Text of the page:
Gallstones are known as small and solid fragments, which usually form in the gallbladder when the gallbladder does not function correctly. In many cases, gallstones don’t come with any symptoms, but if your gallstones suddenly block or go into a bile duct, this can result in what specialists refer to as a ‘gallbladder attack’. Gallbladder attacks are accompanied by an intense and searing pain in the belly, akin to feeling like you are being slashed by a knife, and this pain can last for more than a few hours. If this occurs, you will need surgery or an operation. But what else should you learn about the risks of having gallstones, what are your treatment options, and what can you expect with surgery? Here are the answers to all your gallstone questions.
The risks of untreated gallstones
As already mentioned, gallstones are hard and tough fragments that are small and found in the gallbladder. In most instances, they don’t need to be removed as they don’t cause any symptoms. But there are certain risks associated with having gallstones as well. One risk is of getting an inflamed bladder, which is known as cholecystitis. Another risk is getting inflamed pancreas, known as pancreatitis. And yet another risk is getting your bile ducts inflamed, which is called cholangitis.
Tests prior to gallstone surgery
Gallbladder surgery London experts confirm that before you can have surgery, you have to go through several tests first. The tests include a blood test as well as an ultrasound, and it may also include an MRI HIDA or hepatobiliary iminodiacetic acid scan. This is where the specialist will put a radioactive chemical into the body so it can produce images of blocked bile ducts.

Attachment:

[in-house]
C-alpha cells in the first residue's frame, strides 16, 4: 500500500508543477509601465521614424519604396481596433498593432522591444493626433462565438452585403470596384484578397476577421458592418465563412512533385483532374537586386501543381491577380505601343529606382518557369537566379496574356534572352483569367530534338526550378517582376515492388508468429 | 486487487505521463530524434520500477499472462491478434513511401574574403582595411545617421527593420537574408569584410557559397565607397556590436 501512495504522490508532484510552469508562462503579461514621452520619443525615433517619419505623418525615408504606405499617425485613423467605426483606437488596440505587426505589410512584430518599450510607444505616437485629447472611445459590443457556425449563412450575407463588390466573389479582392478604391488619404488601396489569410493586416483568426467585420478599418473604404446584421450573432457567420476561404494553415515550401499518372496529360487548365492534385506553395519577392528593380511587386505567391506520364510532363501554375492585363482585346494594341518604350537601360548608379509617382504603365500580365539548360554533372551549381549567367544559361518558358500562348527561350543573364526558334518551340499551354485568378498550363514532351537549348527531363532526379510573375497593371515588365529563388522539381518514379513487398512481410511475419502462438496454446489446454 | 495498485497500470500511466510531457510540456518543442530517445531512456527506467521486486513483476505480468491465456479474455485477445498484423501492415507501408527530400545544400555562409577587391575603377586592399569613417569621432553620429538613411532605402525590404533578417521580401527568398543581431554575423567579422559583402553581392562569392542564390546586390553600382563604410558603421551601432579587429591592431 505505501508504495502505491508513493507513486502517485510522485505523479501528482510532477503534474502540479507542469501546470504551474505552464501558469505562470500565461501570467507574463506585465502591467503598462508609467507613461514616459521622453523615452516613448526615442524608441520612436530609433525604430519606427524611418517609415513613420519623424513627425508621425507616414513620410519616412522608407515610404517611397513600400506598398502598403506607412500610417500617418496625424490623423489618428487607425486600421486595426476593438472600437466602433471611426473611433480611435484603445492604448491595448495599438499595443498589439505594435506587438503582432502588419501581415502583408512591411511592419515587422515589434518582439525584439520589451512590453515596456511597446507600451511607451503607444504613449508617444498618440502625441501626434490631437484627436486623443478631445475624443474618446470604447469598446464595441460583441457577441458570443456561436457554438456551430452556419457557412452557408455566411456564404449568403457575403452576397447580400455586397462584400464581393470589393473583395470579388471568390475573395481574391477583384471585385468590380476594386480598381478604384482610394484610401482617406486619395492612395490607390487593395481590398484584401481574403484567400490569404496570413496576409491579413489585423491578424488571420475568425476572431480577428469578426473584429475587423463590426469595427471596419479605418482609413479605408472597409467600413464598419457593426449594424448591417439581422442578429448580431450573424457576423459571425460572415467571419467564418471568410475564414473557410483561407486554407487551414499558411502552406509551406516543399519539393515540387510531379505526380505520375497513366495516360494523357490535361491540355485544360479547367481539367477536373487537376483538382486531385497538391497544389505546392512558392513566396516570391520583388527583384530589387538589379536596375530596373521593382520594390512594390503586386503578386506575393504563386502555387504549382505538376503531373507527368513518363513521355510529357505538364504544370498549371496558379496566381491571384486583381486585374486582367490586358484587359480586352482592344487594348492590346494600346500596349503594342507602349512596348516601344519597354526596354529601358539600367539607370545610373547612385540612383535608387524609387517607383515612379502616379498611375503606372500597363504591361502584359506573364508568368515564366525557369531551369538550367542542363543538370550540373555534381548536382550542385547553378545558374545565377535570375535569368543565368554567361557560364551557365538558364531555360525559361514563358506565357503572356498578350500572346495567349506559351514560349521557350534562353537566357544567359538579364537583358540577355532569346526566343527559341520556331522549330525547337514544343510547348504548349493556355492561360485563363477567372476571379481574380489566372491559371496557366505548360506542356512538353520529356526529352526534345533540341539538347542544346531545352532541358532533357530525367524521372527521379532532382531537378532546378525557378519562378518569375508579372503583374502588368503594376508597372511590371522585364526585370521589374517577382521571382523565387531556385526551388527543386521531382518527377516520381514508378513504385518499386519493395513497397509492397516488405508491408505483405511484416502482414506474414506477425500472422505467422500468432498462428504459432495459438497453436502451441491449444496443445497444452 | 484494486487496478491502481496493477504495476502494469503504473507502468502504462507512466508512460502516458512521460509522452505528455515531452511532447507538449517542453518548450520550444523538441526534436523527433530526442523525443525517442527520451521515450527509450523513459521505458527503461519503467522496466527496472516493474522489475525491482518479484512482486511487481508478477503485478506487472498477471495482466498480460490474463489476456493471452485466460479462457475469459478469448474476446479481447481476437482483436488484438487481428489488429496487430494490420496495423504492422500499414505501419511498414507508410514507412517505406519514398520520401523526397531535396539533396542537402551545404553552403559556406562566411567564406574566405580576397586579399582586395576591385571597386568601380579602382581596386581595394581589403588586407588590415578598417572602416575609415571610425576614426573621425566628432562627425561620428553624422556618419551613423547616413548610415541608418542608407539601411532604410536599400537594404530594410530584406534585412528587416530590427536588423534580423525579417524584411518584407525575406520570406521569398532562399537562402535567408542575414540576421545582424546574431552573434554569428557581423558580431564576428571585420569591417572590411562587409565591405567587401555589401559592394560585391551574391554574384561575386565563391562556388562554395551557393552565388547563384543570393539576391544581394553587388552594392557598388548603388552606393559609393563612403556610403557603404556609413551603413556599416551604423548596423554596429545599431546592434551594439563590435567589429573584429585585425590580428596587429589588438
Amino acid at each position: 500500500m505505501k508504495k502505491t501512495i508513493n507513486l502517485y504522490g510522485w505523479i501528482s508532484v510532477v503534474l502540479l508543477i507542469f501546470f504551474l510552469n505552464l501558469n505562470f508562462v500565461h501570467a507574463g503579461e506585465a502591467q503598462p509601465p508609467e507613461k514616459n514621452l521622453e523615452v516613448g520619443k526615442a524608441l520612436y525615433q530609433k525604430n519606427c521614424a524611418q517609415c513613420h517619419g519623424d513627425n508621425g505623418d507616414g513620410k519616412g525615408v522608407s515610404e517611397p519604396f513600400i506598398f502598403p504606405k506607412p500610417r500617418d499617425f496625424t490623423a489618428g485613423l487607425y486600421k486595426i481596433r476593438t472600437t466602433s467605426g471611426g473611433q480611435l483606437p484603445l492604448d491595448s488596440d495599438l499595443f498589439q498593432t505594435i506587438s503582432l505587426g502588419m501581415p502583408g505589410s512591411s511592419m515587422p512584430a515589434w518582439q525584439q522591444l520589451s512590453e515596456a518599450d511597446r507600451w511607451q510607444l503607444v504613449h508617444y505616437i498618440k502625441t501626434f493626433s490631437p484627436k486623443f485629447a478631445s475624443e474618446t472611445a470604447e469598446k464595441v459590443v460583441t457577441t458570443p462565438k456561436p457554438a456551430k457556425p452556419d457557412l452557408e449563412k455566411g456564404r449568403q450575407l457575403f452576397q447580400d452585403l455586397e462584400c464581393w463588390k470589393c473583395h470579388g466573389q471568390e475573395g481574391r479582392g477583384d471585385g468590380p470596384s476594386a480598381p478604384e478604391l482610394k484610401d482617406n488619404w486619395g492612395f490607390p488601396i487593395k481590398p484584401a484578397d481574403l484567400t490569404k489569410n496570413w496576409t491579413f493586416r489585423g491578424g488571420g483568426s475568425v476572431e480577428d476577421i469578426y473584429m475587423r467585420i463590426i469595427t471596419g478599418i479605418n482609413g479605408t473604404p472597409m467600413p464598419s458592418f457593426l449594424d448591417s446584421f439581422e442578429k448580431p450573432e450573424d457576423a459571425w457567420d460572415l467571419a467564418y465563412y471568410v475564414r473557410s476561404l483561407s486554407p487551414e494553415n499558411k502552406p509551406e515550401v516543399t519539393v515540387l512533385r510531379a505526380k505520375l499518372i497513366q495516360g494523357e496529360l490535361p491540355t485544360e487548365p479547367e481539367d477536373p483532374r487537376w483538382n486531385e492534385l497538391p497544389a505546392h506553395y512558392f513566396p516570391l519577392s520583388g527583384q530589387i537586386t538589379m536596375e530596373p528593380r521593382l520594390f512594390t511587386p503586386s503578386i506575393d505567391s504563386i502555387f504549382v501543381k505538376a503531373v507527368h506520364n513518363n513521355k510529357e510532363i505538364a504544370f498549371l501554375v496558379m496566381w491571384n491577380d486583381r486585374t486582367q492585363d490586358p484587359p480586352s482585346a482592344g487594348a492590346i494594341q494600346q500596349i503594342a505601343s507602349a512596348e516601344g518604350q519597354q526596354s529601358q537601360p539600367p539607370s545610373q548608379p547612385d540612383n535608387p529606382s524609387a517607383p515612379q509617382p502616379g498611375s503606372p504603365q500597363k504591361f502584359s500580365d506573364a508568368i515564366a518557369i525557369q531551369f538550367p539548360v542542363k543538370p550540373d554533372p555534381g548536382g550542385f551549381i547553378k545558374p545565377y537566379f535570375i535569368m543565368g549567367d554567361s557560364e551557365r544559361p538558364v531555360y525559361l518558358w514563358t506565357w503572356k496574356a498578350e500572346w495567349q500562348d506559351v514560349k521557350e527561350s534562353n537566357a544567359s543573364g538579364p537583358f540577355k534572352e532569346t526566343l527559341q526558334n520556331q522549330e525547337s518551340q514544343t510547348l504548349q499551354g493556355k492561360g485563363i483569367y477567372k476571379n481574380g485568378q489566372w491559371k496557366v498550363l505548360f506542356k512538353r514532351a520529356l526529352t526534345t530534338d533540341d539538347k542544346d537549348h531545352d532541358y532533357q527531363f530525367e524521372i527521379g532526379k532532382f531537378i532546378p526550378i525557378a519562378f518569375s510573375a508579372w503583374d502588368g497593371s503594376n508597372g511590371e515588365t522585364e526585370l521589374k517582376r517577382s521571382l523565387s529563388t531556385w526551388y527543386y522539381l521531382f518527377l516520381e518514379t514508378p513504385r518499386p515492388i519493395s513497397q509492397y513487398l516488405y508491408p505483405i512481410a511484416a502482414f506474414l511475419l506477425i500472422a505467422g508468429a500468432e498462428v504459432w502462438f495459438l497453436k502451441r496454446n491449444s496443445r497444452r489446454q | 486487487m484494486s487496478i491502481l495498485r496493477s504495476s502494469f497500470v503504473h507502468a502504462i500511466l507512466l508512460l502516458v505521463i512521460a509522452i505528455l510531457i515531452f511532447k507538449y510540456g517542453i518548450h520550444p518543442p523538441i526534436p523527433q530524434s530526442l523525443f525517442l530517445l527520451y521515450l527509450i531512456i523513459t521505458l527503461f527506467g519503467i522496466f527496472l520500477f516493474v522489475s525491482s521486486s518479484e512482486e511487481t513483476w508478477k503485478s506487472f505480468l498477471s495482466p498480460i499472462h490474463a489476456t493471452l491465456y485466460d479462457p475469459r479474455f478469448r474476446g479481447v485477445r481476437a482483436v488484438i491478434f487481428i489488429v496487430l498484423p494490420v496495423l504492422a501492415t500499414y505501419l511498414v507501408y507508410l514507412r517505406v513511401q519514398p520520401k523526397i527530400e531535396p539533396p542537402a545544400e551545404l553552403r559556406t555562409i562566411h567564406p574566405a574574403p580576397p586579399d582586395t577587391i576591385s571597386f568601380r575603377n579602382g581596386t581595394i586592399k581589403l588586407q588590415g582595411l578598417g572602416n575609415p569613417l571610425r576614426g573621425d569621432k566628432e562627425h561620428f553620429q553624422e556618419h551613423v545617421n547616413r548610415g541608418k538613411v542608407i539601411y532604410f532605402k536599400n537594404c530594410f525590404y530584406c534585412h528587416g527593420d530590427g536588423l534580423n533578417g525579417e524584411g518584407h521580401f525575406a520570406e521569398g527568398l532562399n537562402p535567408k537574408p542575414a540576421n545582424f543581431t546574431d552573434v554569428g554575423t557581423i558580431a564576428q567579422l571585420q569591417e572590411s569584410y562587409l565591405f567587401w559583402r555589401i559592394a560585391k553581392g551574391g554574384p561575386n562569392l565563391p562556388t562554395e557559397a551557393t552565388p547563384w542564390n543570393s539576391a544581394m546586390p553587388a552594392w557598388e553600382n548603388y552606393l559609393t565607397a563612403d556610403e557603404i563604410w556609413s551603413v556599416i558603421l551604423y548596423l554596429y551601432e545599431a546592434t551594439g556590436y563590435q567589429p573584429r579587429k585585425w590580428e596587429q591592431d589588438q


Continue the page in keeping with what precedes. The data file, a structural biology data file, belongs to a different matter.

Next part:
Another test would be endoscopic ultrasonography, where a device for imaging is placed in the mouth and pushed through to the digestive tract; sound waves can then create an image of the small intestine.
Your options before an operation
If you are not too eager about the idea of surgery for your gallstones, there are some other options you can try first. You may alleviate your symptoms and manage them for a short period by making dietary changes such as avoiding fatty foods. But a dietary change doesn’t always prevent a gallbladder attack. If you cannot have surgery, your specialist may prescribe medication for dissolving the gallstones, although this can take months (and as many as a few years) to finally work. What you should remember too is that even if your gallstones do dissolve over time, they may well come back.
Recovering from surgery
If you do decide to have surgery for your gallstones or you have a gallbladder attack, your recovery will depend on the kind of surgery performed, as the gallstone surgery London specialists from The London Surgical Group confirm. With open surgery, for instance, you will have to stay in hospital for a few days, and it may take from six to eight weeks to fully recover from it. Laparoscopy, on the other hand, will involve a series of small cuts, and it doesn’t give as much pain, and you can heal in a quicker manner as well. Most patients who have laparoscopic surgery can go home on the same day, and you may be back to normal within two weeks.